What Effects Do Stereotype Threat and Lift Have Today?

Topic(s): diversity, fairness, selection
Publication: Journal of Applied Psychology
Article: Stereotype Lift and Stereotype Threat Effects on Subgroup Mean Differences for Cognitive Tests: A Meta-Analysis of Adult Samples
Authors: R. Priest, A. Griebie, Y. Zhou, D. Tomeh, P. Sackett
Reviewed by: Katherine Facteau

Stereotype threat occurs when people are concerned about being judged based on their group’s stereotype and their performance is affected accordingly. For example, a woman who is told that men perform better on math tests may subsequently perform poorly on the math test. Stereotype lift is basically the opposite – for example, a man performing better after being told that men are better at math.

Although past research has found that stereotype threat and lift can affect cognitive performance, the researchers in this study (Priest et al., 2023) call into question the validity of these findings for real-world, high-stakes contexts.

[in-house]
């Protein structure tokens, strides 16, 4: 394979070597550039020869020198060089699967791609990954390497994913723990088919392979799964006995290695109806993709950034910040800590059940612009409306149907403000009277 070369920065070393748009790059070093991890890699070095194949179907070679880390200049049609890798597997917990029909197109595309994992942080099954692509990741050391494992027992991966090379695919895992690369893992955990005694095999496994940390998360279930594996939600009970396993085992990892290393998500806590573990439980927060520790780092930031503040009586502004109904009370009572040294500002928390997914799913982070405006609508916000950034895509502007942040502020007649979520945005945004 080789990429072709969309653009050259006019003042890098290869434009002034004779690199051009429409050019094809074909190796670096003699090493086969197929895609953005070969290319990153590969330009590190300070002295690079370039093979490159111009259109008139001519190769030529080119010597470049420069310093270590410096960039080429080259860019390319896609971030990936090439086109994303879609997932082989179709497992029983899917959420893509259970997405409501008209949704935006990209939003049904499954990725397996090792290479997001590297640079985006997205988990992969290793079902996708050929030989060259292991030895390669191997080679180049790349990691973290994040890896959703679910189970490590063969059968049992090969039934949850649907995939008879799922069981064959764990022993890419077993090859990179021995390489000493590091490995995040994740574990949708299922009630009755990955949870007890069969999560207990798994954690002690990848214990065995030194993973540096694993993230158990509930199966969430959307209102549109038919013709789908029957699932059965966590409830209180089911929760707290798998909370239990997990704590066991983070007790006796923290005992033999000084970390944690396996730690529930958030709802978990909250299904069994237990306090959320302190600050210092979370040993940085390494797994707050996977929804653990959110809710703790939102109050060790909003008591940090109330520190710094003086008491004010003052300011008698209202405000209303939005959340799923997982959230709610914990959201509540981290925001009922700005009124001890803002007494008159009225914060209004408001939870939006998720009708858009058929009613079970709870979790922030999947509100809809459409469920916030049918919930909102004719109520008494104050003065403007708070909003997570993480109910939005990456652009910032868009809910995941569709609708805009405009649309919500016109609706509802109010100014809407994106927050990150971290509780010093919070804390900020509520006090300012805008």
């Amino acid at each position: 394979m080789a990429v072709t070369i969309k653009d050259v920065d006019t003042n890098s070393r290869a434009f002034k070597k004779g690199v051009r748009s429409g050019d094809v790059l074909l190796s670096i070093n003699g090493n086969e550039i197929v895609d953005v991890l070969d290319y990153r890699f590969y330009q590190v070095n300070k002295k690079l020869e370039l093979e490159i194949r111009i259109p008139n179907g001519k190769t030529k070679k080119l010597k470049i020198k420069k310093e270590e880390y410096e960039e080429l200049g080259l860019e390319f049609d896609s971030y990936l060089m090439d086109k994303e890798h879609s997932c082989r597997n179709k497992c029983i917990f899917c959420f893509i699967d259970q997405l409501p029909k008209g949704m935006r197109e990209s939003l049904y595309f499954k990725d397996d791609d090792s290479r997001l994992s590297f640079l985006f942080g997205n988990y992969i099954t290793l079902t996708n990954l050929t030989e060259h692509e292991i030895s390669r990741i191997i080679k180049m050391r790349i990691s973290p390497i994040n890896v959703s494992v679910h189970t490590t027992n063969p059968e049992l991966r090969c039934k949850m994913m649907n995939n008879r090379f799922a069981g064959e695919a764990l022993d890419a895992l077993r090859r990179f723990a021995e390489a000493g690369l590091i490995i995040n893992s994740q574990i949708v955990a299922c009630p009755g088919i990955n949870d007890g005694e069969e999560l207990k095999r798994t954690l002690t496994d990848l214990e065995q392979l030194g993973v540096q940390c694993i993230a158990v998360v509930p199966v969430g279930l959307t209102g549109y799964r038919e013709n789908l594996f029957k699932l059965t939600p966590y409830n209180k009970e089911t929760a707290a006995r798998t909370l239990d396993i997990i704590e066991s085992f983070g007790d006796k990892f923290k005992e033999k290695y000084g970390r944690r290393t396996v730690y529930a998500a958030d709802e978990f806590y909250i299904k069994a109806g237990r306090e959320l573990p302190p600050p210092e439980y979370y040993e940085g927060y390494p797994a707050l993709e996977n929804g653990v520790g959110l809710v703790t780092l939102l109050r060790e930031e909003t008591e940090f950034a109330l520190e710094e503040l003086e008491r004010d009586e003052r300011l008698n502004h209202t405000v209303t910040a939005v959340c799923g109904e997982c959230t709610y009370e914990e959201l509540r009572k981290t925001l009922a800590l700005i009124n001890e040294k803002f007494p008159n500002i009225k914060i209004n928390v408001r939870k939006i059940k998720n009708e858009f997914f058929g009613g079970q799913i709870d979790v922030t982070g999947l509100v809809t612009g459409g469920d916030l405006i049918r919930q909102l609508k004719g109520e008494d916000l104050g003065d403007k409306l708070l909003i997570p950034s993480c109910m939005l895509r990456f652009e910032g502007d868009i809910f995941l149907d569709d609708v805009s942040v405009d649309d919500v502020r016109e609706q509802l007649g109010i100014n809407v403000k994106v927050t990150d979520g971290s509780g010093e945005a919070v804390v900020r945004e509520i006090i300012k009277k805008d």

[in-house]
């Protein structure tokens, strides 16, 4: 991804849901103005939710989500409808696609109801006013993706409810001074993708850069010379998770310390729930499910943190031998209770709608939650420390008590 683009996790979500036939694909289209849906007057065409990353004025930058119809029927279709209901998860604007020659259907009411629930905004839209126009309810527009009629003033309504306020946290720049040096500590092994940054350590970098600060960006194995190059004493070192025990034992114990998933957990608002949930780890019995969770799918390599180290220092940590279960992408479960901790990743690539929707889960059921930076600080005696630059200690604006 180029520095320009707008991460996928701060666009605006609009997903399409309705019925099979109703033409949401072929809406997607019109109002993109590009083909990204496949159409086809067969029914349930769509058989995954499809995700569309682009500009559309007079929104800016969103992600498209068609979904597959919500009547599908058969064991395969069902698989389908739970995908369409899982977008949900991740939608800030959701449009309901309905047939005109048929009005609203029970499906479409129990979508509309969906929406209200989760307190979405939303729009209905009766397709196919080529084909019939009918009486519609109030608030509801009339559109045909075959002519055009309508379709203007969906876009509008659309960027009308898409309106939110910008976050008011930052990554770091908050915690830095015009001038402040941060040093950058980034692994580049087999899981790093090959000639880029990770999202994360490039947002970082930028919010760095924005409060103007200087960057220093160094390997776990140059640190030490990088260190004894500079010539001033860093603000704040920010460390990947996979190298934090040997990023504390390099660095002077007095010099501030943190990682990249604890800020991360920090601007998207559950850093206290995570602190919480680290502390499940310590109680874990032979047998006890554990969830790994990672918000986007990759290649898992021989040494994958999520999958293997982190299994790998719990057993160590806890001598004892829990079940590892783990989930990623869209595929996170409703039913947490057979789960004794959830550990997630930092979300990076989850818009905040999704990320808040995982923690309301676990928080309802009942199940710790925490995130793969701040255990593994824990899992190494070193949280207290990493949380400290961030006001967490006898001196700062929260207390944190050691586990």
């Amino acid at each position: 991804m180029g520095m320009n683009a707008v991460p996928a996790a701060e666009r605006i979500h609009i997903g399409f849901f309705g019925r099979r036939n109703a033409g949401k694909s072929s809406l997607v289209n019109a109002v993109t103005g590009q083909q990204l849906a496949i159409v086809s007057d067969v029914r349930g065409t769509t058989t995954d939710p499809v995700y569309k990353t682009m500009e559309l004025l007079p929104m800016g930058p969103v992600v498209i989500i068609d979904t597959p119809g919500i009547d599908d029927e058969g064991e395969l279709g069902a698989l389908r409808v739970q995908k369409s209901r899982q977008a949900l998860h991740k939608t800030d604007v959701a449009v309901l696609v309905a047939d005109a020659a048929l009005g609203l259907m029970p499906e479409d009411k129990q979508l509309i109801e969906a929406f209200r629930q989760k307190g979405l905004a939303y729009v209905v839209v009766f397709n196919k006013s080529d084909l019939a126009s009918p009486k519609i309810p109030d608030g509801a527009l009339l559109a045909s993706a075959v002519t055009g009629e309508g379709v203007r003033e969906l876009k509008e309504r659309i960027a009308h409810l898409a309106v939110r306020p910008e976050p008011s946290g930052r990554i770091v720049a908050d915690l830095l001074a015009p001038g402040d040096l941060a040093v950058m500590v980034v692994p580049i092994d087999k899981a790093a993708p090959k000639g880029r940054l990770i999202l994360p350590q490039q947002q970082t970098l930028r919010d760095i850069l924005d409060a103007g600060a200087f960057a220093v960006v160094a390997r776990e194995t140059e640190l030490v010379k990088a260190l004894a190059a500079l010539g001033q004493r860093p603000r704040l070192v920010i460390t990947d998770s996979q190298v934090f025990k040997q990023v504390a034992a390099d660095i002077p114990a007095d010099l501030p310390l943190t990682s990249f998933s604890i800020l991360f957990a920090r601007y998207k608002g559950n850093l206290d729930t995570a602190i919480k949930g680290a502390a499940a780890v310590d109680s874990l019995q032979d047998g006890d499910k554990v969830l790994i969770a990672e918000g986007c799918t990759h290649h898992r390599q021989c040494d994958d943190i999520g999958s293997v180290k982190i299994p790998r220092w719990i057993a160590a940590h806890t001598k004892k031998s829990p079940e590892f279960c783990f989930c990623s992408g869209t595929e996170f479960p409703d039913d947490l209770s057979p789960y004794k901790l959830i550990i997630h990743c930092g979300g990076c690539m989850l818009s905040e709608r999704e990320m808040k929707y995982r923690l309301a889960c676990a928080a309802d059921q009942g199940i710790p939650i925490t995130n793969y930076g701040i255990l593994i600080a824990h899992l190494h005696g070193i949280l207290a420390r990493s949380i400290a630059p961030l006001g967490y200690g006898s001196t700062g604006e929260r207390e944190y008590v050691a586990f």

First, the researchers conducted an up-to-date meta-analysis (or statistical combination of many past studies) on stereotype lift. They included over 60 independent studies that totaled more than 5,000 participants. Overall, the effect of stereotype lift on test performance was small. Notably, the effect got even smaller when looking at the studies that were most similar to real-world contexts, such as those found in employee selection.

Next, the researchers examined the joint effects of both stereotype threat and lift. Black vs. White and male vs. female subgroups were compared. The researchers found that the gap between group performance increased when stereotype threat and lift were present. However, there was still a gap present in the comparison groups, indicating that stereotype threat and lift do not fully account for this performance gap.


Given the findings that stereotype lift and threat have minimal effects on test performance, practitioners who only focus on this problem to reduce subgroup differences may be missing the bigger picture. This is not to say stereotypes have no effect. Still, the small effect that they have may indicate focus is better placed elsewhere. Instead, more attention should be given to evidence-based strategies, such as testing for multiple different psychological factors, to better tackle subgroup differences in test performance.


Priest, R., Griebie, A., Zhou, Y., Tomeh, D., & Sackett, P. R. (2024). Stereotype lift and stereotype threat effects on subgroup mean differences for cognitive tests: A meta-analysis of adult samples. Journal of Applied Psychology. Advance online publication.

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